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DAILY OFFICIAL BULLETIN
Publication in the Bulletin is constructive notice to all members of
the University. Copy received at the office of the Assistant to the
President until 3:30, excepting Sundays. 11:30 a. m. Saturday.
WEDNESDAY, OCTOBER 29, 1930
LATE PRESIDENT HARRISON'S ONLY
DAUGHTER DIES IN NEW ENGLANDIMRICIgN JEICINIC
Mrs. James McKee, Prominent ter, Mrs. Mary McKee Reisinger of Tppfgl
in Charity Circles, Suc. I Greenwich, and a son, Benjamin 1Sf iHUHS09Y
cumbs to Illness. Harrison McKee of Paris. A sister- ~~~~~~
in-law, Mrs. Russell B. Harrison, is Magazine Features Architecture
(By Associated lPcfc) now in Washington. And Its Relationship
WASHINGTON, Oct. 28. - Rela- For many years she was a prom- to Engineering.
tives here this morning announced inent figure in charity and club cir-g.
receipt of word that Mrs. James cles in New York and Indianapolis.
Robert McKee, daughter of Presi- Before her marriage she was known WHITE DESIGNS COVER
Roet e dangterisof iePerls-jIas one of the belles in Washington-a
dent Benjamin Harrison, died early society. With her children, she Although considerably delayed
today at her home, Berkeley Lodge, stayed at the White House for the by trouble with the printing, the
in Greenwich, Conn. greater part of her father's regime first issue of the Michigan Technic,
Slump to Politics
University Lecture: Professor L. Levy-Bruhl, of the Department of
Philosophy and Sociology of the University of Paris, will lecture on the
subject, "Development of Sociology in Science" at 4:15 p.m., Monday,
November 3, in the Natural Science Auditorium. The public is cordilly
Visitors' Night, Angell Hall Observatory. The public is invited to
vnit the Astronomical Laboratory, 5th floor Angell Hall, to observe the
moon from 7 to 10 p.m., Friday, October 31. Reservations must be made
by calling the Observatory office, University 657, between 9 a.m. and 12
noon on Wednesday, Thursday, and Friday.,
Pre-Medical Students. Students who intend to enter the Medical
School are informed that, beginning with 1931, the minimum require-
ments for entrance to the Medical School have been increased from 70
hours and one and a third points to 90 hours and one and a half points
per hour. Grades below C in the specified subjects will not be accepted.
Students desiring further information may arrange for a consulta-
tion with the Chairman, on any afternoon, by applying at the Secretary's
Office, Medical School. The Executive Committee.
Children's Rhythm Ciasses will be held in Barbour Gymnasium every
Saturday morning, beginning November 1, 1930. Children from 5 to 8
years will meet at 10 o'clock and those from 8 to 12 years at 11 o'clock.
Miss Emily White will conduct these classes.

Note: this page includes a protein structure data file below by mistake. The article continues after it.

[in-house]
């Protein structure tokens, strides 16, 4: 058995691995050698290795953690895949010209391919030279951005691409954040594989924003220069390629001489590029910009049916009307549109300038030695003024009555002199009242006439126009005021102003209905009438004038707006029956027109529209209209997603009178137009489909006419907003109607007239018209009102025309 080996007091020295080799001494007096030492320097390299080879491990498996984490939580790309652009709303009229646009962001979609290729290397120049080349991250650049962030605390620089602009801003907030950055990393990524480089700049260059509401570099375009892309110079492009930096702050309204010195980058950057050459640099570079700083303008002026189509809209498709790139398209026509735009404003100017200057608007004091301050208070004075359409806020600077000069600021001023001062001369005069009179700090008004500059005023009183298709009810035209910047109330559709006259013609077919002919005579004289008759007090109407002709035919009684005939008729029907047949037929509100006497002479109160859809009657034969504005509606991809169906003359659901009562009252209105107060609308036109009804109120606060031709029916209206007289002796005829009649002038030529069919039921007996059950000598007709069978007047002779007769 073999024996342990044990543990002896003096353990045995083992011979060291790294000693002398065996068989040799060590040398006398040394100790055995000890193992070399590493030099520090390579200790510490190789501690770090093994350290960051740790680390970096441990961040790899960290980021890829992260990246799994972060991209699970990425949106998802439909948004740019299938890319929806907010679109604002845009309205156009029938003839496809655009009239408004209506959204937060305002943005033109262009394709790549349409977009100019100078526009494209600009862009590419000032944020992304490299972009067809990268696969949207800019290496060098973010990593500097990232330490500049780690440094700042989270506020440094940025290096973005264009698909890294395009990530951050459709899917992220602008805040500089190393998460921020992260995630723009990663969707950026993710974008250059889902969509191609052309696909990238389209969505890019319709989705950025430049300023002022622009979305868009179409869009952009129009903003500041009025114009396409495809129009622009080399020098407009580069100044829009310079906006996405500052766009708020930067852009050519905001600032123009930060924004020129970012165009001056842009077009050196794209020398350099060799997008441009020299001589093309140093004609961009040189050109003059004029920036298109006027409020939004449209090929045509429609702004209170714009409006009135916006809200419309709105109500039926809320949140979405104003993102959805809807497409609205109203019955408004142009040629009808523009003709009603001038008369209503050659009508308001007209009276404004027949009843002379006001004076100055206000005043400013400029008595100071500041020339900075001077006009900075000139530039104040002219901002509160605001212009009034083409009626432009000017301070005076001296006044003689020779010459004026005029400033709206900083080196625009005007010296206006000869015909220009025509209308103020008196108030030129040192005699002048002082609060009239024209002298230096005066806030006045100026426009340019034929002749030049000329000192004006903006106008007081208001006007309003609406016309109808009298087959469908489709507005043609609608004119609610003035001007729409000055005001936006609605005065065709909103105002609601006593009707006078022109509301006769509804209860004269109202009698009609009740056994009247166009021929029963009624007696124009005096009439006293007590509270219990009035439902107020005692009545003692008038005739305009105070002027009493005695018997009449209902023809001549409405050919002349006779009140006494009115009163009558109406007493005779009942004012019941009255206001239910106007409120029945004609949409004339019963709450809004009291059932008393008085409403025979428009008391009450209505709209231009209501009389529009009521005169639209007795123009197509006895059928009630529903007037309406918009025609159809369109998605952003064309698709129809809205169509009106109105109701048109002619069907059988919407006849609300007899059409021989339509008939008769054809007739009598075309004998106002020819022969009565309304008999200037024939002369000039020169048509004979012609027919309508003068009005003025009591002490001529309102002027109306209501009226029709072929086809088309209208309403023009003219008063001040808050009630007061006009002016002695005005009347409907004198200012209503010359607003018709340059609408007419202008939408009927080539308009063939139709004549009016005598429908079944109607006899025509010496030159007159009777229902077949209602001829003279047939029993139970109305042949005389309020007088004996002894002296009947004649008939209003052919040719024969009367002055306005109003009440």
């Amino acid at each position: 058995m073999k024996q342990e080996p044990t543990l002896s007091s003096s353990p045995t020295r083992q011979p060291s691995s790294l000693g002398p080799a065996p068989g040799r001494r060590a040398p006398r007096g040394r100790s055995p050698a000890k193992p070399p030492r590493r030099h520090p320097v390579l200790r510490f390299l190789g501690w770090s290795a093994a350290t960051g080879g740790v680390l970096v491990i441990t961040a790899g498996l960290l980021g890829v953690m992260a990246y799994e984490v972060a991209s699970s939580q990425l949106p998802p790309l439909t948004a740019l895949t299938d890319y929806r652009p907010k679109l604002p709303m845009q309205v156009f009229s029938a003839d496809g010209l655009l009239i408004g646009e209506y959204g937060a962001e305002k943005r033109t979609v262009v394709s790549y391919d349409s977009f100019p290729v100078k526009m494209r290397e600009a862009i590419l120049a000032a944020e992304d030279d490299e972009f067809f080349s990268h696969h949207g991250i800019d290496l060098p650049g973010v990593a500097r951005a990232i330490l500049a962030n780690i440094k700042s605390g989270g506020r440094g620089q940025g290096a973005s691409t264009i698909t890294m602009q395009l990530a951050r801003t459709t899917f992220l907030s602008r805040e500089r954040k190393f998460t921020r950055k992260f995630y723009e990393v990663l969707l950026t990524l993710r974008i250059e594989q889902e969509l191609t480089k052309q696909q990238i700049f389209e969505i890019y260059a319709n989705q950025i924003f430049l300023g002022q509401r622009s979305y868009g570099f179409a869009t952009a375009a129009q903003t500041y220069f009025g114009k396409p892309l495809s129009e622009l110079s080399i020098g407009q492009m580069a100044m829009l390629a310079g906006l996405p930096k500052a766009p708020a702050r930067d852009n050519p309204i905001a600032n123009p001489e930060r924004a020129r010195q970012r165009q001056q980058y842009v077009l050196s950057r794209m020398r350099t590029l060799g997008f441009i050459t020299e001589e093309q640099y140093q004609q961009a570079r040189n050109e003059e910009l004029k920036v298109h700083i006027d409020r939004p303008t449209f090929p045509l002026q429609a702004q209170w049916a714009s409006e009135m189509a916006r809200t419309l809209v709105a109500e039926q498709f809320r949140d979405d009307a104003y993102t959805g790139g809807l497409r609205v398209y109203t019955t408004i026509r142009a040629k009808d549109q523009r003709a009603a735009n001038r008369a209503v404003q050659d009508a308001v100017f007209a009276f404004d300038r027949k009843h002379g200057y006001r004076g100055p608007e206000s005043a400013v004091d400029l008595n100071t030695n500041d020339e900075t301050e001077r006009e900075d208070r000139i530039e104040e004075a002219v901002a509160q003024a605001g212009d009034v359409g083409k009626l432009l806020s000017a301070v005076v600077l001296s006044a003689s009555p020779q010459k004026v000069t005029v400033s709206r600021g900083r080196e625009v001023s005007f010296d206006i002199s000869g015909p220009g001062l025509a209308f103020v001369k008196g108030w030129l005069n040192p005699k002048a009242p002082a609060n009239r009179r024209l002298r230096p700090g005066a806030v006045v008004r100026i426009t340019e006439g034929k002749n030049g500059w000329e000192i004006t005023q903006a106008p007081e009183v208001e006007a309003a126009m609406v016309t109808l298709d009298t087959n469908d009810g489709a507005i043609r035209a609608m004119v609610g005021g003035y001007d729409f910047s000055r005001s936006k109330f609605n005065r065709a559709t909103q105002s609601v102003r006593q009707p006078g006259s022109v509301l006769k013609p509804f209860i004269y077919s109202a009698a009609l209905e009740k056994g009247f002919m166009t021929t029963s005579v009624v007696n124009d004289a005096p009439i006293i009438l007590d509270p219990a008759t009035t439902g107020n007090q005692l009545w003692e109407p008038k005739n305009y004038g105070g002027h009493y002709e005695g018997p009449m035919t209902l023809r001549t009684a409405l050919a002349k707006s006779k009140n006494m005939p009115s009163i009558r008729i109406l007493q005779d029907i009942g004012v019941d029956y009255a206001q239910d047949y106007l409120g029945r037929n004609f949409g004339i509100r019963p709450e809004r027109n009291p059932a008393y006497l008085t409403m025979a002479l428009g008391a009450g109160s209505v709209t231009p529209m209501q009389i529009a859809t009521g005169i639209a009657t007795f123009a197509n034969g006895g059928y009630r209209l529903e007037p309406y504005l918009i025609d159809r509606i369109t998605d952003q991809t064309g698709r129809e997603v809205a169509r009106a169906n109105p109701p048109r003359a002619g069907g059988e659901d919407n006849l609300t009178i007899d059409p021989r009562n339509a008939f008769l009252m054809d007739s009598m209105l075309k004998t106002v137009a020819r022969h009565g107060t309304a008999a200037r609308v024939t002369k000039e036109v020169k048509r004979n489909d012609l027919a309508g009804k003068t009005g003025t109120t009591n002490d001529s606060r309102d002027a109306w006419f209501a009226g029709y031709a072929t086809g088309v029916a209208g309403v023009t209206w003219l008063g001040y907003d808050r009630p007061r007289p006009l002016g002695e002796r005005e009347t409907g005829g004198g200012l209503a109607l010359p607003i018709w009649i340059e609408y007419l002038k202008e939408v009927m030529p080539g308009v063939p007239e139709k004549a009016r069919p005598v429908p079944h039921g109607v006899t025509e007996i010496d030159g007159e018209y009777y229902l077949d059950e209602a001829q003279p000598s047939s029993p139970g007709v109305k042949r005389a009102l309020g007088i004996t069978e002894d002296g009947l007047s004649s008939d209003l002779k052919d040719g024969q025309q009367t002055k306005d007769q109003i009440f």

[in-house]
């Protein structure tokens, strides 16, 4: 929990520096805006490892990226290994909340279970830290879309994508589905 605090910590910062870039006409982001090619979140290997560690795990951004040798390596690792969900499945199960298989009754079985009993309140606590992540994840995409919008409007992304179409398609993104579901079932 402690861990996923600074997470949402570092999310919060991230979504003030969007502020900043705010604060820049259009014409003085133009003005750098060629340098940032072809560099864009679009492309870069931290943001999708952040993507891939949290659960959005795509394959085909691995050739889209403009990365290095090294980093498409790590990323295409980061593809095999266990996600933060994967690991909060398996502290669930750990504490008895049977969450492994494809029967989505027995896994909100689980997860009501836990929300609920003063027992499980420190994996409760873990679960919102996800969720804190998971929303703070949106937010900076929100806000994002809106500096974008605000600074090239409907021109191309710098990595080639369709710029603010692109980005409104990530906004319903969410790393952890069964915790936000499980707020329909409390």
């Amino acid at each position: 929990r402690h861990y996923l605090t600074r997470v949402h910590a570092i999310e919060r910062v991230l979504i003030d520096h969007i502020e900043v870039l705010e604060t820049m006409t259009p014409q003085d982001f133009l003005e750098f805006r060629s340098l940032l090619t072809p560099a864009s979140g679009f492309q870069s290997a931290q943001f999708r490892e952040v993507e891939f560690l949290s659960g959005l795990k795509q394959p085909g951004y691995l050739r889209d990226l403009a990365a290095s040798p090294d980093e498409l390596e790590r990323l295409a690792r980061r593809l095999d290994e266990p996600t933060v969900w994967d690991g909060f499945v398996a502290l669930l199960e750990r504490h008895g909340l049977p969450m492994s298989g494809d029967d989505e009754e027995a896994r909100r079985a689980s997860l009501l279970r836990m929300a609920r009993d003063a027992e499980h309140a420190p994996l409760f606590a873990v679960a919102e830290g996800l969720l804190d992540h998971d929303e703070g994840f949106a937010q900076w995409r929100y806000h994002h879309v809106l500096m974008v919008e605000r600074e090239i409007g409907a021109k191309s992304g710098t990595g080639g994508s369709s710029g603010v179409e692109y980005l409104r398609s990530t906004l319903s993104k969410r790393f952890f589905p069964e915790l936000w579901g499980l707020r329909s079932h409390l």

Senior Engineers interested in playing speedball for the class please
get in touch with Bouwman, phoe 7062, or sign up on sheet on bulletin
board by room 221 W. Eng. Bldg. Play starts about next week.
Sigma Delta Psi: It is necessary that all participants come out im-
mediately so as many events as possible can be run off before cold
weather and in order that the fraternities may have ample time to
qualify their men before Christmas. All tsts are given near the Tennis
courts on Ferry Field.
French Students who have had two years of College French or the
equivalent and who are interested in becoming members of the Cercle
Francais should meet in Room 408 Romance Language Building, between
4 and 5 on either Tuesday or Wednesday.
The first freshman lecture in Hygiene for men, will be given in,
Waterman Gymnasium, Thursday and Friday, October 30 and 31, at
3, 4, and 5 p.m. This requirement includes all freshmen in the regular
physical training classes, athletic groups and others that have been ex-
cused from these groups.
Mail for the following list of persons is on hand unclaimed. It may
be secured if called for at the General DeLivery window, Main Post Office,
before Nov. 3rd.
Elsie Bauchman, Heloise Cross, Anne J. Davenport, Elizabeth DeVal,
Hebei D. Curtis, Aeness Constantine, Louise W. Diener, Rolland Catch-
pole, Dr. Thos. H. Cobb, Irene Cochrane, Wm. Crago, John Cross, Jean
DeVries Durant, Dr. C. Merle Dixon, Jr., John Denton, Rice Fitzgerald,
Clifford Friend, Darrel Foust, Qunbee Gurnee, Prof. Thos. E. Gasady,
Prof. Clarence E. Gordon, Dudley Griffing, R. Beverly Herbert, Miss
Manly K. Hunt, Dan Hines, Guy H. Hill.
Rose Gamgotch, Victor Jacobs, Clark Jensen, Edward Jones, L.
Kirshbaum, Archie Y. Keene, Jas. L. Kassner, Harold Knubbe, Leon
Groper, Wm. Lienbach, Sylvia Lax, Dorothy King, Emerson Lyons, Dr.
Benno Edw. Lischer, J, M. Keenan.
Organ Recital: Palmer Christian, University organist, at 4:15 o'clock
in Hill Auditorium.
The Chamber Music Society presents the Gordon String Quartet in a
concert at the Lydia Mendelssohn Theatre, at 8:15.
Union Executive Committee meets today at 4 o'clock.
Anthropology 31: Discussion section, at 10:00 a.m. will meet in room
201 University Hall.